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Stanza 2

But as a crystal glass, I broke, and lost
That grace, and glory I was fashion’d in
And cast this rosy world with all its cost
Into the dunghill pit and puddle sin. (10)
All right I lost in all good things, and each
I had did hand a vein of venom in.

Summary: This stanza recounts the fall. Here again, Taylor puts himself into Adam’s story and casts himself as the culprit. “I” am the one who broke the crystal glass. I cast “this rosy world” into the “dunghill.” The “rosy world” is taken over from the first stanza.

He has lost all “right” (that is as in a right in) all that is good. And now all that he has is shot through with “venom.” Venom is a reference to Genesis 3:

Genesis 3:1 (AV) Now the serpent was more subtil than any beast of the field which the LORD God had made. And he said unto the woman, Yea, hath God said, Ye shall not eat of every tree of the garden?

Notes: The reference to this sinful earth in terms of a “dunghill” was a commonplace in English Puritan writing, such as:

First, here is their portion, they are never like to have any other consolation, but that they have here, here is their All. This is as it were their Kingdom; They are upon their own dunghil.

Jeremiah Burroughs, Moses His Choice, with His Eye Fixed upon Heaven: Discovering the Happy Condition of a Self-Denying Heart (London: John Field, 1650), 100. The reference to sin and puddles is also not unknown, though less common. For instance:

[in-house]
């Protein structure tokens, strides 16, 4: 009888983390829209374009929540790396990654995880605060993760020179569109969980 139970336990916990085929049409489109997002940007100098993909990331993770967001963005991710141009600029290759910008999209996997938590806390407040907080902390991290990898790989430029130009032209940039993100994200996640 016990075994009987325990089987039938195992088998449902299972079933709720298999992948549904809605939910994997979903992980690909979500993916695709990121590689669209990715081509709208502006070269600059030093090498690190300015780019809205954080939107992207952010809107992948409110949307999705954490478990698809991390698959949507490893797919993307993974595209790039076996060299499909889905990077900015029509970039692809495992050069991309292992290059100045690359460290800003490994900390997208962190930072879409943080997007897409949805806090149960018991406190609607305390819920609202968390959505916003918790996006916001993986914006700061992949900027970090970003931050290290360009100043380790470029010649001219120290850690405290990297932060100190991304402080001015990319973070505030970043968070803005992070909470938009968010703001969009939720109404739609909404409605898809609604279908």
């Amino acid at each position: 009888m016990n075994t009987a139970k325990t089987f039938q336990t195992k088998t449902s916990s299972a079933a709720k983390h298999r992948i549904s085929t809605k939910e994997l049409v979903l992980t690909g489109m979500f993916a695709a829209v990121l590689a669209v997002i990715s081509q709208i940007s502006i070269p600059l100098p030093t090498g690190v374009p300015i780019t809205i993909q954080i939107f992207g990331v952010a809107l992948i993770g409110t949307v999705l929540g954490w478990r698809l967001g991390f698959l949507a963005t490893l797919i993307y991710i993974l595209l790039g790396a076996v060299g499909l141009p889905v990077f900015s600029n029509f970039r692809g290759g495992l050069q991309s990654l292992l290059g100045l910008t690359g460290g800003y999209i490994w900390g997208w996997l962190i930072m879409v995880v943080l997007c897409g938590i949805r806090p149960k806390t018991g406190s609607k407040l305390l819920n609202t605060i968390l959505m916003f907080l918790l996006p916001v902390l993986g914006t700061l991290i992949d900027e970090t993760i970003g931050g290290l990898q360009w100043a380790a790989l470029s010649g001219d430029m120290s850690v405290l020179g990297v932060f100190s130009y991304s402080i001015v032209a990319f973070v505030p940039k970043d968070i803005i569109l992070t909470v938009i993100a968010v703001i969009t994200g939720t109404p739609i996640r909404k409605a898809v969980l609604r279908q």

One sin may keep possession for Satan, and hinder Jesus Christ from his right—I mean, from sitting on the throne and swaying the sceptre of thy soul. Wallowing in one puddle defiles the body, and tumbling in one piece of filthiness defiles the soul.

George Swinnock, The Works of George Swinnock, M.A., vol. 5 (Edinburgh; London; Dublin: James Nichol; James Nisbet and Co.; G. Herbert, 1868), 454. A striking similarity to Taylor’s use in this stanza is found in Thomas Adams, The Fatal Banquet (the first sermon), found in volume 1 of his collected works at page 169: “Sin is, like water, of a ponderous, crass, gross, stinking, and stinking nature.”

Musical: The g’s of the first stanza, glory, grace, gold, here appears only as what has been lost: the broken glass, the fled glory and grace, the good which is gone.

The meter is regular until the last two lines:

All right I lost in all good things, and each
I had did hand a vein of venom in.

Two things are interesting here. The 11th line can be read as a regular line: all RIGHT i LOST. But it also works with an accent on ALL: ALL right I LOST in ALL GOOD things.

Also pause coming between the 8th and 9th syllables creates a run-on, where the last two syllables are essentially unaccented and the entire line runs into the line. As explained on the Poetry Foundation website, this is known as “Enjambment: The running-over of a sentence or phrase from one poetic line to the next, without terminal punctuation; the opposite of end-stopped.”

Effect: The effect of this stanza is to create a sense of both loss, disgust and anger. There is the loss of the “rosy world”; but this loss was not at the hands someone else: I did this.

The use of the I puts the reader in an interesting place, because the I becomes the reader while reading the poem: I – not Taylor – am the one who lost this world.

But this also is to incur disgust. The beautiful world has been lost and now what was glorious is now a pestilent puddle.